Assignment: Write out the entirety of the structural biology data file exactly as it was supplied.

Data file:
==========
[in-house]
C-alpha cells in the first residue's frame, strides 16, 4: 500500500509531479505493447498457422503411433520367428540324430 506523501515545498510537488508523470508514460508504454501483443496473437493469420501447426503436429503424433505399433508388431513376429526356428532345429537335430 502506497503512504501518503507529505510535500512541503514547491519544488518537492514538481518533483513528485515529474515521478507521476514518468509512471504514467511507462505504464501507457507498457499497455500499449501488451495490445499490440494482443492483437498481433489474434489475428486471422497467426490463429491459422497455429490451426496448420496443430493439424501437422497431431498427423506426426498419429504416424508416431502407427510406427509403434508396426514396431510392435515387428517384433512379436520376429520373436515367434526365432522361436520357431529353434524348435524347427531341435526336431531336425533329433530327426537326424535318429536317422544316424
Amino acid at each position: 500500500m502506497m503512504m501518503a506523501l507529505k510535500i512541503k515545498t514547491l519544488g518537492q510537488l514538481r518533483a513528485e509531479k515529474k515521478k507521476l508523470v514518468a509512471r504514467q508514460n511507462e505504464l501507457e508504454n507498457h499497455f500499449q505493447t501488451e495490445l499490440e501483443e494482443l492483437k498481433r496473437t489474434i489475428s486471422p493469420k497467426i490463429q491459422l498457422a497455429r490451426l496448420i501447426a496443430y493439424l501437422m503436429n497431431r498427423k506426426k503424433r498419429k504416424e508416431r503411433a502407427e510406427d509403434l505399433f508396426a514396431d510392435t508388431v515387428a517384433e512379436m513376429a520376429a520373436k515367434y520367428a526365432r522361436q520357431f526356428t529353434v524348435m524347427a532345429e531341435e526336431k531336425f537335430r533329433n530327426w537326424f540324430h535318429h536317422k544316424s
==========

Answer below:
[in-house]
C-alpha cells in the first residue's frame, strides 16, 4: 500500500509531479505493447498457422503411433520367428540324430 506523501515545498510537488508523470508514460508504454501483443496473437493469420501447426503436429503424433505399433508388431513376429526356428532345429537335430 502506497503512504501518503507529505510535500512541503514547491519544488518537492514538481518533483513528485515529474515521478507521476514518468509512471504514467511507462505504464501507457507498457499497455500499449501488451495490445499490440494482443492483437498481433489474434489475428486471422497467426490463429491459422497455429490451426496448420496443430493439424501437422497431431498427423506426426498419429504416424508416431502407427510406427509403434508396426514396431510392435515387428517384433512379436520376429520373436515367434526365432522361436520357431529353434524348435524347427531341435526336431531336425533329433530327426537326424535318429536317422544316424
Amino acid at each position: 500500500m502506497m503512504m501518503a506523501l507529505k510535500i512541503k515545498t514547491l519544488g518537492q510537488l514538481r518533483a513528485e509531479k515529474k515521478k507521476l508523470v514518468a509512471r504514467q508514460n511507462e505504464l501507457e508504454n507498457h499497455f500499449q505493447t501488451e495490445l499490440e501483443e494482443l492483437k498481433r496473437t489474434i489475428s486471422p493469420k497467426i490463429q491459422l498457422a497455429r490451426l496448420i501447426a496443430y493439424l501437422m503436429n497431431r498427423k506426426k503424433r498419429k504416424e508416431r503411433a502407427e510406427d509403434l505399433f508396426a514396431d510392435t508388431v515387428a517384433e512379436m513376429a520376429a520373436k515367434y520367428a526365432r522361436q520357431f526356428t529353434v524348435m524347427a532345429e531341435e526336431k531336425f537335430r533329433n530327426w537326424f540324430h535318429h536317422k544316424s